“Bad outcome ≠ Bad decision”
One of the greatest myths of the universe is that all things follow a simple cause and effect; if x happens, then y happens. Conversely, if y happened, after x happened, then x was the cause. As most coaches know, this is certainly how decisions are viewed from the outside, by press / management / fans / parents. And as coaches also know, it is very easy to fall into that very trap as an individual, to think that if the match was dependent on one or two simple decisions made along the way.
In reality, this is nonsense. For one thing, there is no simple cause and effect. For another thing, there are as many correct decisions that do not work as there wrong decisions that miraculously lead to success. For the coach it is important to sort through these decisions and try to work out which was which, including (especially) the wrong decisions that ‘worked’.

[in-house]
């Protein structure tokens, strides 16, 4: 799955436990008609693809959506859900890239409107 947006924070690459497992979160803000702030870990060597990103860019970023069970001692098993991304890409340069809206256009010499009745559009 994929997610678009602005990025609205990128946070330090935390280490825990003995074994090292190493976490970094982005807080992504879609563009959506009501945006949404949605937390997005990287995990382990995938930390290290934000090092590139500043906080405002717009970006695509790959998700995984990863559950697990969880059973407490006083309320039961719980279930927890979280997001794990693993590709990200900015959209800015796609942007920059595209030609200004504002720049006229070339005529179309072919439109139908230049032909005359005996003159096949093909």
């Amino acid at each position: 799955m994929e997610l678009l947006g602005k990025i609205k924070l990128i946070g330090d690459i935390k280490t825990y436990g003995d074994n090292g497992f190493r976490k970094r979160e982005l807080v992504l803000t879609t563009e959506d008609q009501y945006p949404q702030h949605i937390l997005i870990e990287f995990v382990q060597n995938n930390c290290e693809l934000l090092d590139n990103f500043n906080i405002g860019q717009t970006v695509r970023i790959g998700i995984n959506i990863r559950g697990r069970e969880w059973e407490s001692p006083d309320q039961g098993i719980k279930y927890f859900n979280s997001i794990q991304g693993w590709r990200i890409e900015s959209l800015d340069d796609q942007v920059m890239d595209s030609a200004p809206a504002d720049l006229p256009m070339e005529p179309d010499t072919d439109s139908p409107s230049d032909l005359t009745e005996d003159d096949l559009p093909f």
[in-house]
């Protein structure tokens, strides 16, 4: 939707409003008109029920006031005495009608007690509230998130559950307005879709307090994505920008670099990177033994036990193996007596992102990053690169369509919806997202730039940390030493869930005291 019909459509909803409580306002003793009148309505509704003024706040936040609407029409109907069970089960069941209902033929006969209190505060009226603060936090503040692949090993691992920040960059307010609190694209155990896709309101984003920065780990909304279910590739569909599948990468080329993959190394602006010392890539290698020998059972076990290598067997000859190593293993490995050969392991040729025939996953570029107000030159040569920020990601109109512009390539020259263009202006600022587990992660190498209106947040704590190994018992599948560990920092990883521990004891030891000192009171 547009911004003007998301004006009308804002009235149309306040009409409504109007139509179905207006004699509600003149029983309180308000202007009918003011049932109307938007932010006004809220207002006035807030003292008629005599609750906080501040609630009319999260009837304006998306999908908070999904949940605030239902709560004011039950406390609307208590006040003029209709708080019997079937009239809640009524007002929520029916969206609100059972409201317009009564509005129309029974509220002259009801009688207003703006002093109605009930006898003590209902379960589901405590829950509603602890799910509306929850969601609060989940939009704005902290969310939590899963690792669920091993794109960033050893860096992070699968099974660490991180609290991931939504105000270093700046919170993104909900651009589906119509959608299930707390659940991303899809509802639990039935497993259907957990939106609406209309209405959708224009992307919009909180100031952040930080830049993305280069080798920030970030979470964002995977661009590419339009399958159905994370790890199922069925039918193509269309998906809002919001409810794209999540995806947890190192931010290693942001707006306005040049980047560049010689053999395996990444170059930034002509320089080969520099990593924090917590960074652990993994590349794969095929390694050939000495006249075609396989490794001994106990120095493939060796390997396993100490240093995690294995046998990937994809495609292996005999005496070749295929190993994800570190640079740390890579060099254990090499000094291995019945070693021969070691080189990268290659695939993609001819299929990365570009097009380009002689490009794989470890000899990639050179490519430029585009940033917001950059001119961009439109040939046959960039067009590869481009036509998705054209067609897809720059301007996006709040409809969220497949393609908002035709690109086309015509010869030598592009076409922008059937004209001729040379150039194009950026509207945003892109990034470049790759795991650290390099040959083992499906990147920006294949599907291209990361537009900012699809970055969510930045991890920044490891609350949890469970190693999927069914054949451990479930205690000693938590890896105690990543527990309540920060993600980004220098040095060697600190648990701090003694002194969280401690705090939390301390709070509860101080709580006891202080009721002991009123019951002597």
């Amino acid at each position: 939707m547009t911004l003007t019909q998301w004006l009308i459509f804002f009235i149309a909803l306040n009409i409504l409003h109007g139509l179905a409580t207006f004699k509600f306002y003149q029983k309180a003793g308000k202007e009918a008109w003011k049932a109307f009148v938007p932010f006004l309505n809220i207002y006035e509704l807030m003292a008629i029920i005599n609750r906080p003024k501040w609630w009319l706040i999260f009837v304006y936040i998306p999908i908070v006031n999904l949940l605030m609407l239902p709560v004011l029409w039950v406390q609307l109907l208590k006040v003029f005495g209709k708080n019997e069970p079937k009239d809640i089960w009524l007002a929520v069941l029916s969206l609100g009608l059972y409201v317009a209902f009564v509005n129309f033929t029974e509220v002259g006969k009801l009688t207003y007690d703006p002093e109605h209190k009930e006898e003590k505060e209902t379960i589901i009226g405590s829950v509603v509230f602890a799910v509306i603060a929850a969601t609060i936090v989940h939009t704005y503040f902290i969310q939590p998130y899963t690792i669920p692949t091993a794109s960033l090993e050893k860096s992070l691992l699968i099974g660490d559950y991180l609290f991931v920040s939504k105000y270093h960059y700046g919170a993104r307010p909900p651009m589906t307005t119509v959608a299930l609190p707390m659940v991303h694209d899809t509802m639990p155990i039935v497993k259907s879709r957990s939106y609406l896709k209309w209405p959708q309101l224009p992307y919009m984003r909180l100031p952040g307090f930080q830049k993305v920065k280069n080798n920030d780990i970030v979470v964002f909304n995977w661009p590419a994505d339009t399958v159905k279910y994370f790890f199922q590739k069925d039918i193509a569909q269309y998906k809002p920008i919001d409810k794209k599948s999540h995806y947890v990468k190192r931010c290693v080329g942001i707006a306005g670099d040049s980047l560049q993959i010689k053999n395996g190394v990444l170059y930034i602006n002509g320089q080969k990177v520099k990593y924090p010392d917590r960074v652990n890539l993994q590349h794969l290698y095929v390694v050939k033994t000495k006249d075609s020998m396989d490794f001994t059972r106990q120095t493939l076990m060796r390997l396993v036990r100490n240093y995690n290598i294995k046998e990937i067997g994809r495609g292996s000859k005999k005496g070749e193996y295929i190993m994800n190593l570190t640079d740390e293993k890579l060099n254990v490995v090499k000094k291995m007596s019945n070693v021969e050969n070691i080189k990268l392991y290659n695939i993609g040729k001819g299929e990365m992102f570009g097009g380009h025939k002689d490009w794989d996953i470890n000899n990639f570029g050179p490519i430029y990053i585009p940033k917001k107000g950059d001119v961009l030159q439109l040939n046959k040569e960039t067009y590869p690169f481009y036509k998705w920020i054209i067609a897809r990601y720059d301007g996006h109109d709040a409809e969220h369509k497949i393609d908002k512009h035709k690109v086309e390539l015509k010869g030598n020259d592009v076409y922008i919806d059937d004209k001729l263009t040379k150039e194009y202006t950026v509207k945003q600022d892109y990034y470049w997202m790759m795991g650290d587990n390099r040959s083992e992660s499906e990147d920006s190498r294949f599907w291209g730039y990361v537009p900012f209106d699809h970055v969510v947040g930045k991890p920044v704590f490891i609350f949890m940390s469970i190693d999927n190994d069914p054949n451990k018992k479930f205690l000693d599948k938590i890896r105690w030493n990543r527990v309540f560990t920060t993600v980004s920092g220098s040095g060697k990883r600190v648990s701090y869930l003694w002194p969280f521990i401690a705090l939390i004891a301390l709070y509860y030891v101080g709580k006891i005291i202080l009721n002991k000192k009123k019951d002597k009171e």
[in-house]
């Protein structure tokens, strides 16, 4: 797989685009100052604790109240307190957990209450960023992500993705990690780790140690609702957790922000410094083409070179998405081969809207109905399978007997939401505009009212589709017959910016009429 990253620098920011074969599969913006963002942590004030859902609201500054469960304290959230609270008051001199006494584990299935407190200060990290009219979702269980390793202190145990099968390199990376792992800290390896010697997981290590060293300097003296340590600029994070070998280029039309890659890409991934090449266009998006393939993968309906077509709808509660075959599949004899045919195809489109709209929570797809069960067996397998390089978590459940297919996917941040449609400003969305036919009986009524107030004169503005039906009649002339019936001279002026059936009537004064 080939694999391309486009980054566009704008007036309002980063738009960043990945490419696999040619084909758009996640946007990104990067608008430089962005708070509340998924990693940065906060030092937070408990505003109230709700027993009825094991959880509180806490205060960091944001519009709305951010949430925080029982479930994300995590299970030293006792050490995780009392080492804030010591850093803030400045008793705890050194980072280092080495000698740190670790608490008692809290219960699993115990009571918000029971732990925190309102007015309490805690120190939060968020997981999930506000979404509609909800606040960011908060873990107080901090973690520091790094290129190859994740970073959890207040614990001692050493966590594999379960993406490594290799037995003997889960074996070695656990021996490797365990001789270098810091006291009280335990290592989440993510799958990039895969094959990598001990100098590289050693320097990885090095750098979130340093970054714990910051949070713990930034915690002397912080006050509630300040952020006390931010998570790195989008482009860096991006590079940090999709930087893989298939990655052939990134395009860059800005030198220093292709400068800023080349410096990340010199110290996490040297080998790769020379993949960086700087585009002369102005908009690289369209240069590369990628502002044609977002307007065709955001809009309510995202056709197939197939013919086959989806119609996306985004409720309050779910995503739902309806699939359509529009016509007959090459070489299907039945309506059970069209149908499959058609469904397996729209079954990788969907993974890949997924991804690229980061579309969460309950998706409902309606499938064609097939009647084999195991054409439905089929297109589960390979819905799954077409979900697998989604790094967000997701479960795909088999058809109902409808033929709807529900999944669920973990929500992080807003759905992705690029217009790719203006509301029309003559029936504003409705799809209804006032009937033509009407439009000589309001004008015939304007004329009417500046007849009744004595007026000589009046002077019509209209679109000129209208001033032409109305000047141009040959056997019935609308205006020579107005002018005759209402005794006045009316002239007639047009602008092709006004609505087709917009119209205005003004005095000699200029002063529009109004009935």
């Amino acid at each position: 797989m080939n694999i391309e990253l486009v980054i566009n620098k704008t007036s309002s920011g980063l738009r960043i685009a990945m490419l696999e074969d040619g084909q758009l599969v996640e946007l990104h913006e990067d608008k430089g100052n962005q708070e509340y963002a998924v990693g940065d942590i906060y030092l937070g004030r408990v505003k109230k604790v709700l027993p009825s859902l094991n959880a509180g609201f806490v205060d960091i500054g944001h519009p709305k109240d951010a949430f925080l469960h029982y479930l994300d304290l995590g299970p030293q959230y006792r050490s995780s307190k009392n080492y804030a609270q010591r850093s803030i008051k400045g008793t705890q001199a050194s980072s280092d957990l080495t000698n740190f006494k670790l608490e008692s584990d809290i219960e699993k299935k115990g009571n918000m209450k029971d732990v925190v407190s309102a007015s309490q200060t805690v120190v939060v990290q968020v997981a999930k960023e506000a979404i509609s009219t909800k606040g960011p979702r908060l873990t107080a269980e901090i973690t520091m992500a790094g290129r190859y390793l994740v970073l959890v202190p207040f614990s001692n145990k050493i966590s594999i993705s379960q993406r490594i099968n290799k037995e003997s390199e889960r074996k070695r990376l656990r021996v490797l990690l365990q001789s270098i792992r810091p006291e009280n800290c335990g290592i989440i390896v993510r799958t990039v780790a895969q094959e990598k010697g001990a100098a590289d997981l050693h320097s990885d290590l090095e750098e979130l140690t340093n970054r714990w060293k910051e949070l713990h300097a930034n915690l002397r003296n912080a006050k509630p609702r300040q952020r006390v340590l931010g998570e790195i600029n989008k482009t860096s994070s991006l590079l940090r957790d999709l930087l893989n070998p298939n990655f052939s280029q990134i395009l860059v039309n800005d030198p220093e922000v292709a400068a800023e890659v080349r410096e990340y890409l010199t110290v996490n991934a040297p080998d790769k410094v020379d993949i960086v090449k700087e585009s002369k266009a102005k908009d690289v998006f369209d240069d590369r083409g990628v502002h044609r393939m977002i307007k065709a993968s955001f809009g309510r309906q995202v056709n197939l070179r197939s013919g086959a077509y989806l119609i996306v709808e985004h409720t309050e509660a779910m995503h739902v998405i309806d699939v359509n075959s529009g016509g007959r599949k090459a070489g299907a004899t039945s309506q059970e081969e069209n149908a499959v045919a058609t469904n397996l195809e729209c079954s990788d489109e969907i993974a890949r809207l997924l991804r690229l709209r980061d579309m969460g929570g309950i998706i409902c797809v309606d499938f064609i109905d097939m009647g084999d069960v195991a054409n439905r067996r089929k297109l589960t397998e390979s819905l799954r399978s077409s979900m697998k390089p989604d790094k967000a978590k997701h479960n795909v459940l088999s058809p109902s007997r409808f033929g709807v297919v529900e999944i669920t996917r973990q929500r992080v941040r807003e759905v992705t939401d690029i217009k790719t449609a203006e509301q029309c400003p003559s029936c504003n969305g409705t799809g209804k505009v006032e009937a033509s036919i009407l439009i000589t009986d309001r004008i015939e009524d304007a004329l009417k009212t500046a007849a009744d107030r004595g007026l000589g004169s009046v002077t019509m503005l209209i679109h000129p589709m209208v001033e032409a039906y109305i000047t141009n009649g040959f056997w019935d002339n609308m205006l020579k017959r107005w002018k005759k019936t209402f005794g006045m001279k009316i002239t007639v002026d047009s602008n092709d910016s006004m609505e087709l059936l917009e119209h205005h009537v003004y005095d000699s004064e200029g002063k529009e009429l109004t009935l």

When judging decisions the most important thing is to use the information that was available at the time. After the fact, there is always new information, not least of which is the outcome. If the decision was sound based on the available information, but unsound based on other information, you need to work out how to be better informed in the first place. If the information was sound, then you need to through the steps you made and work out where the fault was.
Whatever the outcome of your review, don’t forget that there are millions of actions created by millions of decisions by tens of people during the course of a volleyball match. The chance that any one of your actions (or anyone else’s) was decisive to the outcome is minuscule, so don’t beat yourself up about it.
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